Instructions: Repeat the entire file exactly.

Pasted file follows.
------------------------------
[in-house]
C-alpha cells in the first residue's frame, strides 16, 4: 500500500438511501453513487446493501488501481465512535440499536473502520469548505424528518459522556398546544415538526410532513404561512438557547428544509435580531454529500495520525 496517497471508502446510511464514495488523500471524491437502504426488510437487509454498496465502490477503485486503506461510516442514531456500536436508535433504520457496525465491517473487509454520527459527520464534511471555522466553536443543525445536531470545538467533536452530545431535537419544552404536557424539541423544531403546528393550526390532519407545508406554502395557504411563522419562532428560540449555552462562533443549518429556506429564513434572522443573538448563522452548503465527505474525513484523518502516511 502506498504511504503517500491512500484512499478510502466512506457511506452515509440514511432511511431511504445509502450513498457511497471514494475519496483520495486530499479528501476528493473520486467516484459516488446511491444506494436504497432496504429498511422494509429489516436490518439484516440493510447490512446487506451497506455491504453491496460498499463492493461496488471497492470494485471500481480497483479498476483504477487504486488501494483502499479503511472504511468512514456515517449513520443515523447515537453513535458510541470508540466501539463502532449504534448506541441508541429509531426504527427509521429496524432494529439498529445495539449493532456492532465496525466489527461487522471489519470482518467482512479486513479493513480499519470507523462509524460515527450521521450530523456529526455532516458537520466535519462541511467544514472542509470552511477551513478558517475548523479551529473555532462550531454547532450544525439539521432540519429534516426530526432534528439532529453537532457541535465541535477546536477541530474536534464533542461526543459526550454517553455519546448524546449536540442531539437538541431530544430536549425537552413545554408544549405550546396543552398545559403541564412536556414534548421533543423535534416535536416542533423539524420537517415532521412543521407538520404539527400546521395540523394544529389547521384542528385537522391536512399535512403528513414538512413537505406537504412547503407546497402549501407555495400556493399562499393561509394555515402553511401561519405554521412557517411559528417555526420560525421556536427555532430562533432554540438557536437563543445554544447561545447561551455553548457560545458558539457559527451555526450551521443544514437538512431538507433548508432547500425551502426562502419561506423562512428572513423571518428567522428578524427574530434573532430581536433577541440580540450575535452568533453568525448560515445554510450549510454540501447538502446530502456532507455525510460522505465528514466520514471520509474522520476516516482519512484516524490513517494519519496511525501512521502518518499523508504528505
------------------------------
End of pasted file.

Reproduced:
[in-house]
C-alpha cells in the first residue's frame, strides 16, 4: 500500500438511501453513487446493501488501481465512535440499536473502520469548505424528518459522556398546544415538526410532513404561512438557547428544509435580531454529500495520525 496517497471508502446510511464514495488523500471524491437502504426488510437487509454498496465502490477503485486503506461510516442514531456500536436508535433504520457496525465491517473487509454520527459527520464534511471555522466553536443543525445536531470545538467533536452530545431535537419544552404536557424539541423544531403546528393550526390532519407545508406554502395557504411563522419562532428560540449555552462562533443549518429556506429564513434572522443573538448563522452548503465527505474525513484523518502516511 502506498504511504503517500491512500484512499478510502466512506457511506452515509440514511432511511431511504445509502450513498457511497471514494475519496483520495486530499479528501476528493473520486467516484459516488446511491444506494436504497432496504429498511422494509429489516436490518439484516440493510447490512446487506451497506455491504453491496460498499463492493461496488471497492470494485471500481480497483479498476483504477487504486488501494483502499479503511472504511468512514456515517449513520443515523447515537453513535458510541470508540466501539463502532449504534448506541441508541429509531426504527427509521429496524432494529439498529445495539449493532456492532465496525466489527461487522471489519470482518467482512479486513479493513480499519470507523462509524460515527450521521450530523456529526455532516458537520466535519462541511467544514472542509470552511477551513478558517475548523479551529473555532462550531454547532450544525439539521432540519429534516426530526432534528439532529453537532457541535465541535477546536477541530474536534464533542461526543459526550454517553455519546448524546449536540442531539437538541431530544430536549425537552413545554408544549405550546396543552398545559403541564412536556414534548421533543423535534416535536416542533423539524420537517415532521412543521407538520404539527400546521395540523394544529389547521384542528385537522391536512399535512403528513414538512413537505406537504412547503407546497402549501407555495400556493399562499393561509394555515402553511401561519405554521412557517411559528417555526420560525421556536427555532430562533432554540438557536437563543445554544447561545447561551455553548457560545458558539457559527451555526450551521443544514437538512431538507433548508432547500425551502426562502419561506423562512428572513423571518428567522428578524427574530434573532430581536433577541440580540450575535452568533453568525448560515445554510450549510454540501447538502446530502456532507455525510460522505465528514466520514471520509474522520476516516482519512484516524490513517494519519496511525501512521502518518499523508504528505